On Saturday, March 23, 2019, Veniceball brought its creative style to Watts, California, as they inaugurated a brand-new, customized basketball court known as the “Watts Oasis”.
Veniceball, the creative agency behind the Venice Basketball League, was born in 2006 as a community tournament on the legendary courts of Venice Beach, the VBL has become a global force for basketball culture. Through cultivated relationships around the globe, VBL brings together the world with one love, basketball. As a company mission, Veniceball serves to weave a common thread through all its work, “build, compete, and elevate.”
The location — also the set for iconic scenes in the cult classic film “White Men Can’t Jump” — Watts, is a low-income area in Los Angeles that features a demographic of minorities, comprised mostly of African-Americans and Mexicans residents, that are currently under fire, now more than ever, by the current administration
Watts Oasis was built directly beside St. Johns Church and about a block away from the renowned Watts Towers. inspiration from the Towers, the court features a mosaic tile encrusted out-of-bounds, tile-inlaid three-point and free throw lines, as well as bright bold blue, yellow, and red paint on the court. Accompanying the court is a community garden which was donated from Community Healing Gardens in Venice.
The court was powered by Crep Protect, a sneaker care brand who served as the main sponsor for the entire project. The finishing touches around the venue — such as the mural that accompanied the court and the reimagined fence — were brought to the project by muralist Robert Miller and Lori Powers, a part-time artist and starting point guard for the USA Senior Women’s basketball team.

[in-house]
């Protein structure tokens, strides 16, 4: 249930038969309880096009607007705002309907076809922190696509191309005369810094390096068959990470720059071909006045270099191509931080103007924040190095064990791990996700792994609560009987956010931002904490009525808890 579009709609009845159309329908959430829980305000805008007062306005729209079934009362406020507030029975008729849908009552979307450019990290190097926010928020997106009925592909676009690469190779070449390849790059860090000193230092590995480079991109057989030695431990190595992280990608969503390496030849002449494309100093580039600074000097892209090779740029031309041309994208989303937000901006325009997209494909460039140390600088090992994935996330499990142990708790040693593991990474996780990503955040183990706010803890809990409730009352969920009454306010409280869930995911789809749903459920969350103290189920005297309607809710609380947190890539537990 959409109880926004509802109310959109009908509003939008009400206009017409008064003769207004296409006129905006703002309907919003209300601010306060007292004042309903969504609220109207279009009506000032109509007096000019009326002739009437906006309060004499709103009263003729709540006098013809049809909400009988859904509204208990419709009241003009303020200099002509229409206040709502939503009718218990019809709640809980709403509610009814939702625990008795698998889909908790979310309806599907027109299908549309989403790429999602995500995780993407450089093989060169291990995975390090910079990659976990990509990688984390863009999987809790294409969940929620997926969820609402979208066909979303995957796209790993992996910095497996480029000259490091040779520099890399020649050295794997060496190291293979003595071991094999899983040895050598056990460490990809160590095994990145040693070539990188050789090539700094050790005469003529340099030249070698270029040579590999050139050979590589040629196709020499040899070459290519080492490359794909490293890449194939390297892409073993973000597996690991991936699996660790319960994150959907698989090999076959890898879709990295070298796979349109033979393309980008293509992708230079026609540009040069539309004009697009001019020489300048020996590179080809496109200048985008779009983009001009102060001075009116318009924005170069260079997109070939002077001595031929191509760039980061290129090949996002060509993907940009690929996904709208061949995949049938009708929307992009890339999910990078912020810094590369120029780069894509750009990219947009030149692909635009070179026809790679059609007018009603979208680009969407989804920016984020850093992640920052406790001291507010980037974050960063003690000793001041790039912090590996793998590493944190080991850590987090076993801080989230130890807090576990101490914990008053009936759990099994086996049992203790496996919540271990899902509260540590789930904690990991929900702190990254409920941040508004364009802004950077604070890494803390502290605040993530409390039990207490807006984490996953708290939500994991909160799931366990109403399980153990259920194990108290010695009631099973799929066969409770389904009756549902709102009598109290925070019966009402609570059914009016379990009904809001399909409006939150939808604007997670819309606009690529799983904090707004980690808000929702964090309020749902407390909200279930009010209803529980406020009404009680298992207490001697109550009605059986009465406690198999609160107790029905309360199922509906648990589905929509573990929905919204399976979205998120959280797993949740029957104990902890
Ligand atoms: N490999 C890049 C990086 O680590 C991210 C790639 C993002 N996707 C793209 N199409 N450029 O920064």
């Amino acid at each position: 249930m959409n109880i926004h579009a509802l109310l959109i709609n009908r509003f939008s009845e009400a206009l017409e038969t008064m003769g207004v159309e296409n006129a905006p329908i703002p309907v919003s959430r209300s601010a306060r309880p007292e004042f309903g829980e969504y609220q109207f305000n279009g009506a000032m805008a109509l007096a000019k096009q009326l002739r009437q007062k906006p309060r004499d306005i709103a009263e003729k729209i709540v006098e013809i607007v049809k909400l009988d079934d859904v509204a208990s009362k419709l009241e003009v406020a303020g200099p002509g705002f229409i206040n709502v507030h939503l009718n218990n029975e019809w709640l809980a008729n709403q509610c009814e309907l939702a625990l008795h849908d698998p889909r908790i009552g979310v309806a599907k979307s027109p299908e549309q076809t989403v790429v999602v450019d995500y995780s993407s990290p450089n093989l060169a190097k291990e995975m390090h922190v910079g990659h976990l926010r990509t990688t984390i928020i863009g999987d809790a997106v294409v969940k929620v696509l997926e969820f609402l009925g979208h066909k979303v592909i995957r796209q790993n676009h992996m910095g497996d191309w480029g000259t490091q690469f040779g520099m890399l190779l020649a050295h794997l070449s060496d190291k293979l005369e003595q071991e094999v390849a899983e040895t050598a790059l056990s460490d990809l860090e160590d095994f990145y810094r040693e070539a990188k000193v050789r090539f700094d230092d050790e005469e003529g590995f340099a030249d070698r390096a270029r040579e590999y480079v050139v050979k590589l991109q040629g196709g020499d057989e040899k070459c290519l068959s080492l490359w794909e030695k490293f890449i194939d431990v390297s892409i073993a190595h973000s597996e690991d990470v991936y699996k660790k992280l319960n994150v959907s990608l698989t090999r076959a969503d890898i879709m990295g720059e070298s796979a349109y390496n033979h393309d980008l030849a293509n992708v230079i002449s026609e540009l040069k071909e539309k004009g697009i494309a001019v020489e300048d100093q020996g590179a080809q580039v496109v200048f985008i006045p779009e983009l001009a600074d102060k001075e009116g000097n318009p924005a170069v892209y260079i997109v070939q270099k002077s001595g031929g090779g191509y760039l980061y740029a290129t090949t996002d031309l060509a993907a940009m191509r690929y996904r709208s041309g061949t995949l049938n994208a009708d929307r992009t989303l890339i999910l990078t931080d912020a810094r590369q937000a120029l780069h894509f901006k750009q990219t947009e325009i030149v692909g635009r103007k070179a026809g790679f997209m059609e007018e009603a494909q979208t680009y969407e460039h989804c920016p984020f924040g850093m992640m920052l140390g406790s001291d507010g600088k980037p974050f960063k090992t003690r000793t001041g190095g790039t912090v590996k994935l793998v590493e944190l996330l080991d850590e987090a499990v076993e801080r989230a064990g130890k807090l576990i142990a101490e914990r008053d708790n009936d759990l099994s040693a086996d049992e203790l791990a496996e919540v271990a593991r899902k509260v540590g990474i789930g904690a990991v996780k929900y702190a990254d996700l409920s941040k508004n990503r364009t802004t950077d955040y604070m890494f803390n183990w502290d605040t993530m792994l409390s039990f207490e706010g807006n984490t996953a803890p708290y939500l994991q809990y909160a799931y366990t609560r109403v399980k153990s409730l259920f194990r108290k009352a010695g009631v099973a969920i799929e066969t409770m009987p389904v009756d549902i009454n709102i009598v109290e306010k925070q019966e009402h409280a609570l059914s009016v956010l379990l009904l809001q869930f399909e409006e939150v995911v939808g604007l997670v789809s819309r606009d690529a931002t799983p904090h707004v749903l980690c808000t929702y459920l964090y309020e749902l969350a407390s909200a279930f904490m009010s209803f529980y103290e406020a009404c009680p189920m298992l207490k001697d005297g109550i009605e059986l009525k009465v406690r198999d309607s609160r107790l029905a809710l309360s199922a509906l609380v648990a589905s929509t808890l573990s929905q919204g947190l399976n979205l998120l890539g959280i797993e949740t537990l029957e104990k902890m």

I had the luxury of volunteering during the project and was there when the court was completed. At that moment, you could sense the impact it would have. The project may have been coming to an end, but a renewed sense of community pride was just beginning.
Fast forward to the ribbon-cutting ceremony where the lead developer, Augustine Aguirre, officially opened the court to the public and the main staff behind the project were all presented with certificates from the city after Congresswoman Nanette Barragan made a special appearance where she acknowledged and thanked the organization for its work before the all-star game kick-off.
The celebration was supported by tremendous vendors like Bristol Studios, which had a DIY T-shirt making station, Everytable, a local eatery that serves healthy and affordable scratch-made meals, and Eatgud, which provided healthy smoothies and sandwiches. Sounds were provided by Soulections very own, Andre Power. As amazing as the atmosphere was at the Watts Oasis, things became even more extraordinary when the basketball began.
The celebrity game was true to Veniceball’s form. UConn’s Quinn Williams dazzled the crowd — and unfortunately Pastor Larry — with his incredible leaping ability. Battle rapper and Watts native, Daylyt, put up the best numbers with his, surprisingly, consistently high level of play. Chaz Smith demonstrated why his basketball ability might be on par with his comedic skills. And high-flying Chris Staples did what he does best and dunked all over the competition as the VBL All-Stars joined the festivities. The basketball beauty league all-stars also joined the party and provided some scintillating action.
All in all, Veniceball helped create a one-of-a-kind experience that was vastly more than just the sum of its parts. The value of a community center supported by a court such as the Watts Oasis cannot be understated and as the son of a Haitian immigrant, I know the first generational plight and challenges facing many in the area. It serves as a place for local youth to receive support and escape life’s day-to-day jeopardies, an understanding that led to an uncontrollable.